After a solid first half of 2023, sentiment in the Swiss market has recently taken a turn for the worse. For 2023, the expert group on business cycles of the Swiss government has forecasted significantly below-average growth of 1.1%, while the SNB’s recent forecast has growth at around 1.0% in 2023. There are several contributing factors: Although inflation and the SNB’s interest rate hikes remain low by international standards, the Swiss economy is slowly beginning to feel the effects of the restrictive monetary policy. The strong Swiss Franc and below-average demand will also weaken exports. And lastly, domestic inflation is still a concern. As mentioned, rising rental prices, healthcare costs, and electricity prices will further strain the wallets of Swiss consumers in the coming year, dampening consumption. A recovery of the economy with an expected growth rate of 1.5% is currently projected for 2024. 


How have current interest rates affected the real estate market?

The challenging economic situation and the SNB’s tight monetary policy over the last 15 months have left their mark on the real estate market. As a result of the Ukraine conflict and inflationary pressures, fixed-rate mortgage interest rates increased by more than 1.5% in the first half of 2022. This suddenly made tracker mortgages (SARON) much cheaper by comparison. However, as the SNB began raising its policy rate, the difference between the two has continuously been growing smaller, and switching to a fixed-rate mortgage has now become the preferred option again for many homeowners with a SARON mortgage. 

The higher mortgage interest rates are felt in particular by homebuyers. While it was possible to secure a fixed-rate mortgage below 1% just two years ago, rates have since doubled or even tripled. And while the affordability criteria for mortgages have remained unchanged, it’s understandable that some buyers will be reconsidering whether they can or want to become homeowners given the current interest rate environment. As expected, demand for homes has decreased, impacting the price dynamics. While property prices are still on the rise in many places, the rate of increase has slowed down. 

For existing homeowners, the impact of interest rate increases varies depending on their mortgage product. Homeowners with a tracker mortgage are directly affected by changes in the policy rate, as SARON closely tracks the SNB policy rate. However, the majority of property owners will only feel the increase in interest rates when the time has come to renew their mortgage, as fixed-rate mortgages are by far the most common type of mortgage in Switzerland.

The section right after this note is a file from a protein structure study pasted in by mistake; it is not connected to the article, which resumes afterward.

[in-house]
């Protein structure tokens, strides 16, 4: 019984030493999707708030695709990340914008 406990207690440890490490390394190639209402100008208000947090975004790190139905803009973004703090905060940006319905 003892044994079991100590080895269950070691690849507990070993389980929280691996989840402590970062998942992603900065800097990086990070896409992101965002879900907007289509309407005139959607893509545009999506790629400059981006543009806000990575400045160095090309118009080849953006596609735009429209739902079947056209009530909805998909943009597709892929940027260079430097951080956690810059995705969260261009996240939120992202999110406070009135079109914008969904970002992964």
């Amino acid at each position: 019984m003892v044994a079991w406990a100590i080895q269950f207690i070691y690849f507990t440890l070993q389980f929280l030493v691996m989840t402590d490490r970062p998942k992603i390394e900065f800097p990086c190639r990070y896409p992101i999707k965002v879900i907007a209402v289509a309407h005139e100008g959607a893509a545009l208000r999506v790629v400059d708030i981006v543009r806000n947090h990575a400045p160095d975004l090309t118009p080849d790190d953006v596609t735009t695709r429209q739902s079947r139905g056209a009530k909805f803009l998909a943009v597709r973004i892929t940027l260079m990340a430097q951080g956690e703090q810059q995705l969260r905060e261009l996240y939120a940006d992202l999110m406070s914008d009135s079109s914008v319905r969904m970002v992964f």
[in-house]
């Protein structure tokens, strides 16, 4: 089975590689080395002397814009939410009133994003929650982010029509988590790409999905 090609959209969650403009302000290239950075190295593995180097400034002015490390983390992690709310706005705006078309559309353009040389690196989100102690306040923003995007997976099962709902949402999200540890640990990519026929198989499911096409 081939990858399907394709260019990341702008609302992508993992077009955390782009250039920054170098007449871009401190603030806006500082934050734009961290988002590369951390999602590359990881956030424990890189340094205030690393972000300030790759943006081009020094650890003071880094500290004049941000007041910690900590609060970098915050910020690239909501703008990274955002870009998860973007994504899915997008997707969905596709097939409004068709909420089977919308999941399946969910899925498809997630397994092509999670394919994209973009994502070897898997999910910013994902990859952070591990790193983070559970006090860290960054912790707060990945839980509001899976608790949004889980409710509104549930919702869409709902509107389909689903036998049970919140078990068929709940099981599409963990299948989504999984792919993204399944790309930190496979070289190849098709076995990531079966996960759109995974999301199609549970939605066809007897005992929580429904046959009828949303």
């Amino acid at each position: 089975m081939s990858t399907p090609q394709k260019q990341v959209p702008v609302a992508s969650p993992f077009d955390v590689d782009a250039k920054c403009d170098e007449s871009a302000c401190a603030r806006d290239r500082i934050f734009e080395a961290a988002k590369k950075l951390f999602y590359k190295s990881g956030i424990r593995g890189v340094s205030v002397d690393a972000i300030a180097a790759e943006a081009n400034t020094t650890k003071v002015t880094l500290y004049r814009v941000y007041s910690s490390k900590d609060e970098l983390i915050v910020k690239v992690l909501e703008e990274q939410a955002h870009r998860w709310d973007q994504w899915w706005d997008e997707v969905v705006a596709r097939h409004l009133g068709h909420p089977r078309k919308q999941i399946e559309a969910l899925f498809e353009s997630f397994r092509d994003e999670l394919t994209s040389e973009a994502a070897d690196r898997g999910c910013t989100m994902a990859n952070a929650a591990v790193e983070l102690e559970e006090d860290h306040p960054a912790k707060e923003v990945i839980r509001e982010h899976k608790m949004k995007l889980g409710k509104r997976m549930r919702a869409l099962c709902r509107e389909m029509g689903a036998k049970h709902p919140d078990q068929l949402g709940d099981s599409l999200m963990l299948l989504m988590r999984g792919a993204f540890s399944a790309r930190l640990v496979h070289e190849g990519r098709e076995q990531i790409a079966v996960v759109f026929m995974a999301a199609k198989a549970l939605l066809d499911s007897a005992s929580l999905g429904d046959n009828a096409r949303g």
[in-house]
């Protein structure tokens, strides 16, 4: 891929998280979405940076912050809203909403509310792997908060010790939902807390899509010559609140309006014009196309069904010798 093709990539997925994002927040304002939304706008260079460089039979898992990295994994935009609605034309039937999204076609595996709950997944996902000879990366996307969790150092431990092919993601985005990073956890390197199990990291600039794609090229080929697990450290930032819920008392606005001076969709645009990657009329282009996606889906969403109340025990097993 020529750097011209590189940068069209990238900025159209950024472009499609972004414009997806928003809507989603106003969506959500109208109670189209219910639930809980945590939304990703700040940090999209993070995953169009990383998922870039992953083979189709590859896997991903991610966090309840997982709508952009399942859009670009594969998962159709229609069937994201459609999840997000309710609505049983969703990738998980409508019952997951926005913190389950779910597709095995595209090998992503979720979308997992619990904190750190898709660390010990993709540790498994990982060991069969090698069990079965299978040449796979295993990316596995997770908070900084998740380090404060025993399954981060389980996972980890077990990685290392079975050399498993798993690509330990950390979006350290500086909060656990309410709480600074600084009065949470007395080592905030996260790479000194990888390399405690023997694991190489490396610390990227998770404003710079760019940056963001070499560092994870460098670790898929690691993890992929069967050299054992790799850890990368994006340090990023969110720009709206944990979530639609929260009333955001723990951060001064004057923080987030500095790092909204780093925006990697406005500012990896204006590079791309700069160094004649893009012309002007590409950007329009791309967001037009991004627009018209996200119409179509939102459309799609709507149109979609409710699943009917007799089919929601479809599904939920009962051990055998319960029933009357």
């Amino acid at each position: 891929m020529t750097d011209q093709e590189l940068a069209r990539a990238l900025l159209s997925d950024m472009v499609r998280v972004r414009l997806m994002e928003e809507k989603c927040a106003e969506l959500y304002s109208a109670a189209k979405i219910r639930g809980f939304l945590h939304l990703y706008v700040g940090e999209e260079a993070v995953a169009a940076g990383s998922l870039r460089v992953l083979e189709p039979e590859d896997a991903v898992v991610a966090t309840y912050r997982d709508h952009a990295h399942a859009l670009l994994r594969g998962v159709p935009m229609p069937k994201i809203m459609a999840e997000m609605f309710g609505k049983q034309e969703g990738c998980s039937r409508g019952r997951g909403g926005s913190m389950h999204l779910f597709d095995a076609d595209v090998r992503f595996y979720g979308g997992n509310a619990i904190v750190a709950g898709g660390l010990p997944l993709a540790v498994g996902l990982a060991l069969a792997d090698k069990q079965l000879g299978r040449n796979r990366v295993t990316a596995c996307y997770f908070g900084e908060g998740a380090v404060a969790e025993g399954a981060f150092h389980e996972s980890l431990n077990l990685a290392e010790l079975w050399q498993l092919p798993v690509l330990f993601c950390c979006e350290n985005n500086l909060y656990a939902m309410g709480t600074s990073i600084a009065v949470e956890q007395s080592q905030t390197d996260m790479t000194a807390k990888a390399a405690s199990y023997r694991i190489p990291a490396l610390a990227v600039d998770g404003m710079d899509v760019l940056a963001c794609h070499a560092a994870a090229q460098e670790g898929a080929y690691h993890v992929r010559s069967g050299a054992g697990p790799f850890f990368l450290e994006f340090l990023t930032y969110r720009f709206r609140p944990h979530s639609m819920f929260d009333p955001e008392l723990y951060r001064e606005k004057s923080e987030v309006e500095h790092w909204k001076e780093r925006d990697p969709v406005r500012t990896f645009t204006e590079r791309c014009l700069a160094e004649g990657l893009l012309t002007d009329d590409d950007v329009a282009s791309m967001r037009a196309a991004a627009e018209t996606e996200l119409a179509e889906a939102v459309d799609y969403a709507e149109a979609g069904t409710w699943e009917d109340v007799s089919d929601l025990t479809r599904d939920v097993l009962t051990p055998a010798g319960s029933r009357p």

Rates of different mortgage types

Source: Swiss National Bank.SARON rates are based on the base interest rate plus a typical margin of 1%. The base interest rate can never be lower than 0%.


ECB and Fed: Switzerland remains relatively unscathed

Even though the economy and the population have certainly felt the effects of inflation and rising interest rates, looking abroad reveals how once again, Switzerland has gotten off lightly. By comparison: the European Central Bank deemed it necessary to raise its key interest rate from 0% to 4.5% in just over a year to combat soaring inflation in the eurozone of up to 10%. A comparable trend was seen in the United States: between March 2022 and May 2023, the US Federal Reserve had to raise its key interest rate a total of ten times in order to combat the highest inflation rate since the early 1980s. 

However, in both countries, as well as in the Eurozone, there are signs that the end of the interest rate cycle is slowly but surely approaching. The Fed has recently refrained from further adjusting its key interest rate, and most experts believe that the peak in interest rates may have been reached in both the Eurozone and the United Kingdom as well.

But why were inflation and the associated interest rate hikes so much higher abroad when compared to Switzerland? This can be attributed to several factors: In times of crisis, the SNB can allow the Swiss Franc to appreciate to make imports cheaper, thus mitigating the impact of imported inflation. Additionally, in comparison to countries like Germany, Switzerland is much less dependent on gas and oil. Lastly, there are strong protectionist agricultural policies in place in Switzerland, which stabilise food prices by means of variable import duties. As a result, when compared to many other countries, price levels in Switzerland are less tied to fluctuations in international markets. 


Summary and outlook

  • The SNB has left its policy rate at 1,75% as per 21.9.2023. The next interest rate decision will follow on December 14th. 
  • Inflation has decreased since the beginning of 2023 but is expected to rise again towards the end of the year. Forecasts are subject to a lot of uncertainty. 
  • Spiking interest rates have led to a reduced demand for real estate. This has served to partially counteract the price trend of the past couple of years. Therefore, we are seeing a lower transaction count, but also reduced competition among sellers.
Benjamin Steiner
Benjamin Steiner
Marketing Content Specialist

Benjamin holds a master's degree from the University of Zurich and has many years of experience as a writer and editor. At Neho, he researches current events and trends in the real estate industry and translates them into easily understood blog articles.

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  • SNB interest rate decision of 21 March 2024
  • Inflation on the decline 
  • Swiss franc is depreciating – good news for the export industry
  • Further interest rate cuts possible in 2024
  • Fixed-rate mortgages stable, rate cuts expected for SARON mortgages
  • Lower interest rates felt on the real estate market
  • Sell or valuate your property 
  • SNB interest rate decision (14 December 2023)
  • SNB interest rate decision of 21.09.2023